by Keith Rankin
12 September 2005
One of the most important effects of New Zealand's form of proportional representation (MMP) is the significance of the 5% threshold for the "minor parties". A vote of 4.99% for a party means a very large number of wasted votes; of votes that do not count.
As a result of the 5% electoral cliff, the most important unknown at election time may be whether Part A or Party B will fall off the cliff-edge. Commonly, such unknowns must be resolved before we know whether we will have a government of the right or of the left.
As a consequence of that, the presence of an electorate MP has become significant as a way of avoiding the distractions that arise from the 5% rule. However, that usually creates a further set of distractions. Maybe parties which have made it into Parliament and which have therefore played a constructive role in the governance of the country should be exempted the threshold. Indeed, that's the exact purpose of the "electorate MP" rule overriding the 5% threshold.
Do-It-Yourself Preferential Voting.
The "electorate MP" distraction is rooted in our retention of non-preferential "first-past-the-post" voting. It means that voters have to do what they often did in pre-MMP days; that is, adopt do-it-yourself (DIY) preferential voting.
Preferential voting means ranking at least 2 candidates (or parties) in order of preference. If a voter's first choice is eliminated then it's the voter's second preference that counts. Voters can therefore afford to vote for a candidate who stands a high chance of being eliminated from the contest.
In DIY preferential voting, voters use the polls to judge whether their most favoured candidate will be either a "contestant" or an "also-ran". (Each electorate has two contestants; the two "finalists", to use a sporting analogy. The remaining candidates are also-rans.) If voters conclude that their preferred candidate will be an also-ran (ie a non-contestant), then they (tactically) vote for their preferred contestant (who most likely will be their second or third choice candidate).
DIY preferential voting is inefficient, however, in that not all voters are willing or able to play the game. As a result, in pre-MMP days most MPs were "elected" with less than 50% of the votes cast. (We even had the gall to call the margin between the contestants the "majority", even when a candidate had no majority. A majority – by definition – is more than 50%.)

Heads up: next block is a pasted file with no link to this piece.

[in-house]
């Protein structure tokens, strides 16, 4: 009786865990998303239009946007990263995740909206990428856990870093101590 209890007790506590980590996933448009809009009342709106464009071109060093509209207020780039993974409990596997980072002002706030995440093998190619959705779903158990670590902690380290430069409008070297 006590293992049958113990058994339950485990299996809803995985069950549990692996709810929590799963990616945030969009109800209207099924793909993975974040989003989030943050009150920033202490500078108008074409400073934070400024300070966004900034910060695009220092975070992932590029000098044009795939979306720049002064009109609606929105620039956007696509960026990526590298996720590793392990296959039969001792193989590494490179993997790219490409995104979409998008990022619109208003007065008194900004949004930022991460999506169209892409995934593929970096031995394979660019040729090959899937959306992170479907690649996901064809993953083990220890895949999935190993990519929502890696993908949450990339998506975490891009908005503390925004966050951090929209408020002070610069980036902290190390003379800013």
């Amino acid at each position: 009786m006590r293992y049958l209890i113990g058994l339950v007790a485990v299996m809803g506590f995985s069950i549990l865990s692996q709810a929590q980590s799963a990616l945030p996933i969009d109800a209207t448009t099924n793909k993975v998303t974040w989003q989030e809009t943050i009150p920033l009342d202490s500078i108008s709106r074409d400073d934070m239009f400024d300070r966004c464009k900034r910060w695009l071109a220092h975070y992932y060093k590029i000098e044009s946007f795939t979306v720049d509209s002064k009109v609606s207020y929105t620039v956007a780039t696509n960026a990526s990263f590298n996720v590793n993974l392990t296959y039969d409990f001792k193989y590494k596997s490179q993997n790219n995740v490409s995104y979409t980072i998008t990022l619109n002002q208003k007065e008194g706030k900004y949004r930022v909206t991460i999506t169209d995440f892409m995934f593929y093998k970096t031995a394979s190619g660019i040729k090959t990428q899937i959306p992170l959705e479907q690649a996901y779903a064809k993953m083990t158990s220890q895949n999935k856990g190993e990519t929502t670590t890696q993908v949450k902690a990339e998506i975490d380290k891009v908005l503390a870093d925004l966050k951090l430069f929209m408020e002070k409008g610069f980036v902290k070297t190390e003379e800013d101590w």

Of course voting should not be a game. Voters should be able to feel that if they vote for the party they like the most – and for the person they like the most – then the election outcome will faithfully reflect that preference.
In the absence of true preferential voting, we find that the parties themselves take some steps to help voters get preferential outcomes in their electorates by pointing out who the contestants are likely to be. In some cases, parties withdraw (or do not stand) candidates that they know will be also-rans. These withdrawals are not "deals" in any negative sense of the word. They are simply ways of helping voters to distinguish the contestants from the also-rans. Withdrawals help us to know who is the preferred contestant.
(The name for our electorate voting system – first-past-the-post – is actually a misnomer. The 50% "post" is often achieved by none of the candidates. If it is achieved, only one can candidate can be "past the post". If it is not achieved, the candidate closest to the post when all votes are counted is declared the winner. Our electorate and local authority system is really NP: "nearest-to-the-post". Preferential voting – as in Australia – is true first-past-the-post voting; the winner must get past the 50% post. STV is also first-past-the post, except that, if say 5 candidates are to be elected, then it is "first-five-past-the-post".)
Dealing with the 5% Threshold Distraction.
It is not easy for "major" parties (defined as parties not at risk of falling below 5%) to prevent votes for supporting parties from being wasted. Their best bet is to not stand electorate candidates against contestant candidates from minor parties. Then each electorate would become a contest of the strongest candidate from the left-wing bloc against the strongest candidate from the right-wing bloc. This can be tricky re centre parties such as New Zealand First and United-Future. Both major parties would probably be best not to stand electorate candidates against Winston Peters and Peter Dunne. Rather, they should place strong local candidates at electable positions on their party lists.
National's foolish decision to contest Epsom against Act could cost the Right bloc this election. Similarly, Labour's decision to contest Coromandel could cost the Left bloc the 2005 election.
The problem is that not standing electorate candidates is seen as "doing a deal", and "doing deals" has pejorative connotations in New Zealand. However, it's obvious to most voters that when friends fight each other, their mutual enemy usually wins. In practice we make common-sense accommodations throughout our lives.
A Better Solution.
There is a better way to solve the problem of wasted votes of parties that do not reach the 5% threshold. It is to formally adopt preferential voting for both electorate candidates and party lists.
In my "Submission to Select Committee Inquiry into the 2004 Local Authority Elections" (http://www.keithrankin.co.nz/kra05VotingMethodsSubmission.doc) I advocated a form of preferential voting called "123" or "trifecta" voting. (A trifecta is a popular racing bet, in which punters are rewarded if they choose the first three horses in the correct order.)